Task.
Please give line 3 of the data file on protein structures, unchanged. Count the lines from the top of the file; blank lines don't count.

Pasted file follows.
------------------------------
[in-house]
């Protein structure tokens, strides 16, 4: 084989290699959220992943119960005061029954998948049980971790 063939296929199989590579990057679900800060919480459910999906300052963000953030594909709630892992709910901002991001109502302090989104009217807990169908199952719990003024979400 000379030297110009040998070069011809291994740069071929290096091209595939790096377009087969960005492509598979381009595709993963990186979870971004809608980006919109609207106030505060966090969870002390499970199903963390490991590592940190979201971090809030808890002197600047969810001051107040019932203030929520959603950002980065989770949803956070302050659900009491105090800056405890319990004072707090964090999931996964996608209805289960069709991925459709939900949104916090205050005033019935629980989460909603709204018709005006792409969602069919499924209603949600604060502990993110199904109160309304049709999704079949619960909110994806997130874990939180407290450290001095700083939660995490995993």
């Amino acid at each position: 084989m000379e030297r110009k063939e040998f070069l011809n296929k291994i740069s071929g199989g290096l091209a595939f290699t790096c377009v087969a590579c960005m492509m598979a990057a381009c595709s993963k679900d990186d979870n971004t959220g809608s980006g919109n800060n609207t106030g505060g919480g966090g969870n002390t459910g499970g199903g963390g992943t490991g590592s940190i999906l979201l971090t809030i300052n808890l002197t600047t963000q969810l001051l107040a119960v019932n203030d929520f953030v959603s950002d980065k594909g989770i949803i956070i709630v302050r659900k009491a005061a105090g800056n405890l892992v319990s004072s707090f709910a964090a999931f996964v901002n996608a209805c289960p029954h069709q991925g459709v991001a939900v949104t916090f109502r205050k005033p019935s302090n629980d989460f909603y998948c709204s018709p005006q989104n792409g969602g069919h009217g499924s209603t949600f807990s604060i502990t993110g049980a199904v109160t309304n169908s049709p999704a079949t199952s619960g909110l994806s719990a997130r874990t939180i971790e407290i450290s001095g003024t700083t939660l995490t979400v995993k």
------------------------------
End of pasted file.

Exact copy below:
């Amino acid at each position: 084989m000379e030297r110009k063939e040998f070069l011809n296929k291994i740069s071929g199989g290096l091209a595939f290699t790096c377009v087969a590579c960005m492509m598979a990057a381009c595709s993963k679900d990186d979870n971004t959220g809608s980006g919109n800060n609207t106030g505060g919480g966090g969870n002390t459910g499970g199903g963390g992943t490991g590592s940190i999906l979201l971090t809030i300052n808890l002197t600047t963000q969810l001051l107040a119960v019932n203030d929520f953030v959603s950002d980065k594909g989770i949803i956070i709630v302050r659900k009491a005061a105090g800056n405890l892992v319990s004072s707090f709910a964090a999931f996964v901002n996608a209805c289960p029954h069709q991925g459709v991001a939900v949104t916090f109502r205050k005033p019935s302090n629980d989460f909603y998948c709204s018709p005006q989104n792409g969602g069919h009217g499924s209603t949600f807990s604060i502990t993110g049980a199904v109160t309304n169908s049709p999704a079949t199952s619960g909110l994806s719990a997130r874990t939180i971790e407290i450290s001095g003024t700083t939660l995490t979400v995993k």